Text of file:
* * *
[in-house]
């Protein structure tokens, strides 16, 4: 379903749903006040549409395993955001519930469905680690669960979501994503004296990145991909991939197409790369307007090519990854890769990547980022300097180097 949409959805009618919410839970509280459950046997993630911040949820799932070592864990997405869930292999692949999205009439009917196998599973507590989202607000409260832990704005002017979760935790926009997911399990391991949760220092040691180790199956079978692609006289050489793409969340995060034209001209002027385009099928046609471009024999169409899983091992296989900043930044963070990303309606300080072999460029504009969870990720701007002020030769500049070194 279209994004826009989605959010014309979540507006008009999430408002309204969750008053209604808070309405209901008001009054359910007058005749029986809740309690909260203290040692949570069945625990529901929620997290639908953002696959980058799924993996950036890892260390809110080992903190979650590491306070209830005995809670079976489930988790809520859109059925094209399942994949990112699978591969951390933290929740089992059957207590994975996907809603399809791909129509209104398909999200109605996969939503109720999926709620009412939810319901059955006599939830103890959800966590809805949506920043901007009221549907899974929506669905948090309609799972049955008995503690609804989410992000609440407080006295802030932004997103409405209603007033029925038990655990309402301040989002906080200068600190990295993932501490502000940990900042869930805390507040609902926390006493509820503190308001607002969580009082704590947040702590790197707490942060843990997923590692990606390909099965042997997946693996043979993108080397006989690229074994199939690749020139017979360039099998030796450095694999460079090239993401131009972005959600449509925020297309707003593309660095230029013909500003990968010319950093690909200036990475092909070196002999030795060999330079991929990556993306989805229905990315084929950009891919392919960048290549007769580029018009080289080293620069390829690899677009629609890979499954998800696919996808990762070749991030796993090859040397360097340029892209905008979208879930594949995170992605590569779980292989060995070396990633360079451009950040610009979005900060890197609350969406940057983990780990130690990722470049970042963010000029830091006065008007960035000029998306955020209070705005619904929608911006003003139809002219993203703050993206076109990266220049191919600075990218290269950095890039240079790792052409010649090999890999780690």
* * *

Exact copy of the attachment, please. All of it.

[in-house]
């Protein structure tokens, strides 16, 4: 379903749903006040549409395993955001519930469905680690669960979501994503004296990145991909991939197409790369307007090519990854890769990547980022300097180097 949409959805009618919410839970509280459950046997993630911040949820799932070592864990997405869930292999692949999205009439009917196998599973507590989202607000409260832990704005002017979760935790926009997911399990391991949760220092040691180790199956079978692609006289050489793409969340995060034209001209002027385009099928046609471009024999169409899983091992296989900043930044963070990303309606300080072999460029504009969870990720701007002020030769500049070194 279209994004826009989605959010014309979540507006008009999430408002309204969750008053209604808070309405209901008001009054359910007058005749029986809740309690909260203290040692949570069945625990529901929620997290639908953002696959980058799924993996950036890892260390809110080992903190979650590491306070209830005995809670079976489930988790809520859109059925094209399942994949990112699978591969951390933290929740089992059957207590994975996907809603399809791909129509209104398909999200109605996969939503109720999926709620009412939810319901059955006599939830103890959800966590809805949506920043901007009221549907899974929506669905948090309609799972049955008995503690609804989410992000609440407080006295802030932004997103409405209603007033029925038990655990309402301040989002906080200068600190990295993932501490502000940990900042869930805390507040609902926390006493509820503190308001607002969580009082704590947040702590790197707490942060843990997923590692990606390909099965042997997946693996043979993108080397006989690229074994199939690749020139017979360039099998030796450095694999460079090239993401131009972005959600449509925020297309707003593309660095230029013909500003990968010319950093690909200036990475092909070196002999030795060999330079991929990556993306989805229905990315084929950009891919392919960048290549007769580029018009080289080293620069390829690899677009629609890979499954998800696919996808990762070749991030796993090859040397360097340029892209905008979208879930594949995170992605590569779980292989060995070396990633360079451009950040610009979005900060890197609350969406940057983990780990130690990722470049970042963010000029830091006065008007960035000029998306955020209070705005619904929608911006003003139809002219993203703050993206076109990266220049191919600075990218290269950095890039240079790792052409010649090999890999780690």